Rachel was right | Pesticide Action Network
Reclaiming the future of food and farming

Rachel was right

Kristin Schafer's picture
Bees and Rachel Carson

Yet another scientific study, released today, shows just how deadly our chemical-intensive farming system has become to pollinators and other insects.

The findings should concern us all. In short, U.S. farmland is 48 times more toxic to insects than it was 20 years ago. This is a staggering number.

When added to the fast-growing evidence showing many insect populations teetering on the edge of complete collapse, this new research underscores just how quickly we need to be shifting our food system away from this antiquated reliance on pesticides.

Neonics to blame

Bayer Crop Science introduced the first neonicotinoid pesticide, imidacloprid, in 1985. By the late 1990s use of “neonics” was growing fast, and today imadocloprid is the most widely used pesticide in the world. 

Neonics are systemic insecticides, meaning that they are drawn up by the roots into a plant (and its flower and pollen). For years, scientists have known that these chemicals can harm bees and other pollinators, weakening their immune systems, disrupting reproduction and interfering with nervous system functions — including navigation.  

In this study, a team of toxicologists focused on lethal exposure levels only — which means their findings don’t reflect the harms listed above, and vastly understate the actual impact of these chemicals. Because neonics can last from months to years in the environment, insects are experiencing an ever growing “acute toxic load,” and dramatic increases in exposure over time:

A few other key findings in the study:

  • Neonics are responsible for 92 percent of the increased lethal toxicity to insects
  • Neonic use on corn and soy contributes more than any other crop
  • Neonics contributing most to toxicity are imidacloprid and clothianidin (manufactured by Bayer-Monsanto) and thiamethoxam, a product of Syngenta-ChemChina.

The kicker? Use of these chemicals doesn’t help farmers. A few years back EPA scientists found that soy seeds coated with neonics resulted in zero increases in yield. That’s right, zero. And seed treatments make up nearly 90 percent of all neonic use in the US. 

A fork in the road

Well over 50 years ago, a scientist named Rachel Carson predicted that the “smooth superhighway” of chemical-intensive agriculture this country was speeding along could only lead to disaster. As she asked in Silent Spring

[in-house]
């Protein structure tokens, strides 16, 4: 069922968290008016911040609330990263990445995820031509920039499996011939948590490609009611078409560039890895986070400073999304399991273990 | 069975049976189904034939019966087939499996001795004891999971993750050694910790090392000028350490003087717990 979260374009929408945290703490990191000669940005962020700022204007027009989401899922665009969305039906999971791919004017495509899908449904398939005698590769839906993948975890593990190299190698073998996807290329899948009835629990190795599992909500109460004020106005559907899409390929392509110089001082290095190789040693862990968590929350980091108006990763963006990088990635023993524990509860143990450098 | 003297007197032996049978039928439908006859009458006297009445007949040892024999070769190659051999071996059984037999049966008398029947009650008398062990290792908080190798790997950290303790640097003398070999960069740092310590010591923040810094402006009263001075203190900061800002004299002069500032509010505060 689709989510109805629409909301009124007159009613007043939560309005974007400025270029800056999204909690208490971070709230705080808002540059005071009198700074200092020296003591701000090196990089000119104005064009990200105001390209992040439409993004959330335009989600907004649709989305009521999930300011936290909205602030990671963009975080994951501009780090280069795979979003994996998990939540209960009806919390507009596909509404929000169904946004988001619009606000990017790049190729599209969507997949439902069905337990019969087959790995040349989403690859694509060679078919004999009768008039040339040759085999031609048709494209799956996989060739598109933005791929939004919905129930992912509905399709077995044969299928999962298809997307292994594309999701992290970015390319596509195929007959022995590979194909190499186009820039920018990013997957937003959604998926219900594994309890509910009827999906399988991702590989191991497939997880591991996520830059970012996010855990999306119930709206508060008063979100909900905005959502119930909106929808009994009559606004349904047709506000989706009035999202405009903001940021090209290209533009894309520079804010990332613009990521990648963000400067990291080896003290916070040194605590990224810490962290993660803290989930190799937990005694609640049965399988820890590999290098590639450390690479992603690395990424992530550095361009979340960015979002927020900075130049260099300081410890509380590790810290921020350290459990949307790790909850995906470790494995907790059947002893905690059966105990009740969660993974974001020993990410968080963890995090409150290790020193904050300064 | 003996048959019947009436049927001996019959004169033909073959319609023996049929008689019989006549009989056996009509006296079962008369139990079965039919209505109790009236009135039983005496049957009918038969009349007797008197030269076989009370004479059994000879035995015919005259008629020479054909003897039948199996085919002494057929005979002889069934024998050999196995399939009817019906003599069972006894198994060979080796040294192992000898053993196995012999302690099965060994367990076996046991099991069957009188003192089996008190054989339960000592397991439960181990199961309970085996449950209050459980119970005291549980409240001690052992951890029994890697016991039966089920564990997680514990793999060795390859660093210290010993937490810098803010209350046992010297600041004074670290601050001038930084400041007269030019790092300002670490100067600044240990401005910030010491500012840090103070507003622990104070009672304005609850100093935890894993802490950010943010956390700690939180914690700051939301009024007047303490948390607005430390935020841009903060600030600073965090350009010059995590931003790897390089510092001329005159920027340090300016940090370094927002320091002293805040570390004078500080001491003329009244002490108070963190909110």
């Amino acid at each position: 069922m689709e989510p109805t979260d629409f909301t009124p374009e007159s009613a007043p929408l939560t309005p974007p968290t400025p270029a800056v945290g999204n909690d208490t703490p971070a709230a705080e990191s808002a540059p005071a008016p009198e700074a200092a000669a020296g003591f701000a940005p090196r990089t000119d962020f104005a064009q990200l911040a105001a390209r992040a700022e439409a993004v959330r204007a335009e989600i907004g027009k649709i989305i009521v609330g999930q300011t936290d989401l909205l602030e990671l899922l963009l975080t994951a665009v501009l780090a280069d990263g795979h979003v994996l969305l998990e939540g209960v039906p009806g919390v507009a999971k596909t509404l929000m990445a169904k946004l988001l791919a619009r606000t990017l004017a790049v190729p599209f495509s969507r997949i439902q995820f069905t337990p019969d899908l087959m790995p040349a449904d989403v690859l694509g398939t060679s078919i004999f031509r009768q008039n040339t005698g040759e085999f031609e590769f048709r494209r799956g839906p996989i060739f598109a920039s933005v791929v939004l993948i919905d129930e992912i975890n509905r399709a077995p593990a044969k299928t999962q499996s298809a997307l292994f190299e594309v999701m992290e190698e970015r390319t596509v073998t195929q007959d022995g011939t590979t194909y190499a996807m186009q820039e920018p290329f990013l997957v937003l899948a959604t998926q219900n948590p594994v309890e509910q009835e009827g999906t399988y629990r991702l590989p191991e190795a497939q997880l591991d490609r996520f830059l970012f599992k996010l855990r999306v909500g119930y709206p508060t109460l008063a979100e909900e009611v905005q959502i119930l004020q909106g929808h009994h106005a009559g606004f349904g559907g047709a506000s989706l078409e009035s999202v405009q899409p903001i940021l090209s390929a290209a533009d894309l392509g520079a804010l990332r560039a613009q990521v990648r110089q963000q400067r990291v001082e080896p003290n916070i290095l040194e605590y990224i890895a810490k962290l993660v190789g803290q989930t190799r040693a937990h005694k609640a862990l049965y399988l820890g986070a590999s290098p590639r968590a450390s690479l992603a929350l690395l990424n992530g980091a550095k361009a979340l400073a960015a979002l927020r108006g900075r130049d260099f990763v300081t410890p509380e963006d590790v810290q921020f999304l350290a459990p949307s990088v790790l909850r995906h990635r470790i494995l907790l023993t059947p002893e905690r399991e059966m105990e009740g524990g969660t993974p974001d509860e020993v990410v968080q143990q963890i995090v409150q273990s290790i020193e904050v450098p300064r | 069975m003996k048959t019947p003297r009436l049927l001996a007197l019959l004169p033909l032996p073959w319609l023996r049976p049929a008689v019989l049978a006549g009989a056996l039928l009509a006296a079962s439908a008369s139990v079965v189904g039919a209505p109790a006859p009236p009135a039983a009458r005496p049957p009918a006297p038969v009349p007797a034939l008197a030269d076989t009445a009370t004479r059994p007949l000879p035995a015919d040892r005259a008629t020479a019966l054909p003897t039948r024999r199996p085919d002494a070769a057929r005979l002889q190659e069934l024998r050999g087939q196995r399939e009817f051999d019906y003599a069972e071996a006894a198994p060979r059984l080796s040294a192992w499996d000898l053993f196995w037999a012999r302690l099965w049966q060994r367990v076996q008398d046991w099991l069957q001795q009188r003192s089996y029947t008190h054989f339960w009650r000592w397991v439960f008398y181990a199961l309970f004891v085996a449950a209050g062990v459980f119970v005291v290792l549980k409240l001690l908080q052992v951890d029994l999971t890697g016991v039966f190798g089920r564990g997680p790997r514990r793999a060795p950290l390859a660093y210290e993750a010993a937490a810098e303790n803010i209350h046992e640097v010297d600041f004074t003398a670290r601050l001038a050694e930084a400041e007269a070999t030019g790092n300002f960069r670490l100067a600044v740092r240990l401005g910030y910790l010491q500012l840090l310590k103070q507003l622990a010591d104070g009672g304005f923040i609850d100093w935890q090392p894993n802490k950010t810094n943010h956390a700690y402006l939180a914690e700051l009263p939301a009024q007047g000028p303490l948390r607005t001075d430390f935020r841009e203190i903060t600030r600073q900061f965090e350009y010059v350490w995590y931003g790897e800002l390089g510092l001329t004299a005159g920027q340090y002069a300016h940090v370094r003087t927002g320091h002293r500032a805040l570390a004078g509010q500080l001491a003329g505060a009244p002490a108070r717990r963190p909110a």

Why would anyone believe it is possible to lay down such barrage of poisons on the surface of the earth without making it unfit for all life?

Yet we’ve continued to speed along that superhighway, shifting gears from one set of chemicals to the next as harms to our ecosystems and/or our health became too obvious to ignore — or resistance developed, as it always will. 

This pesticide treadmill serves no one but the corporations who sell these products, and will always have the next “safer” solution. 

We can do better, and now we urgently must. One step is to get rid of neonics. Italy did it years ago; their pollinator populations recovered and their yields are just fine, thank you. And then it’s time to invest — quickly and deeply — in resilient, pollinator-friendly farming systems that support farmers in building healthy soil and on-farm biodiversity. 

Clearly, we should have listened more carefully to Rachel back in 1962: 

The other fork of the road — the one less traveled by — offers our last, our only chance to reach a destination that assures the preservation of the earth.  

There’s no more time to waste.

Kristin Schafer
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Kristin Schafer's picture

Kristin Schafer is PAN's Executive Director. With training in international policy and social change strategies, Kristin has been at PAN for over 20 years. Before taking on the Executive Director role, she was PAN's program and policy director. She has been lead author on several PAN reports, with a particular emphasis on children's health. She serves on the Policy Committee of the Children's Environmental Health Network. Follow @KristinAtPAN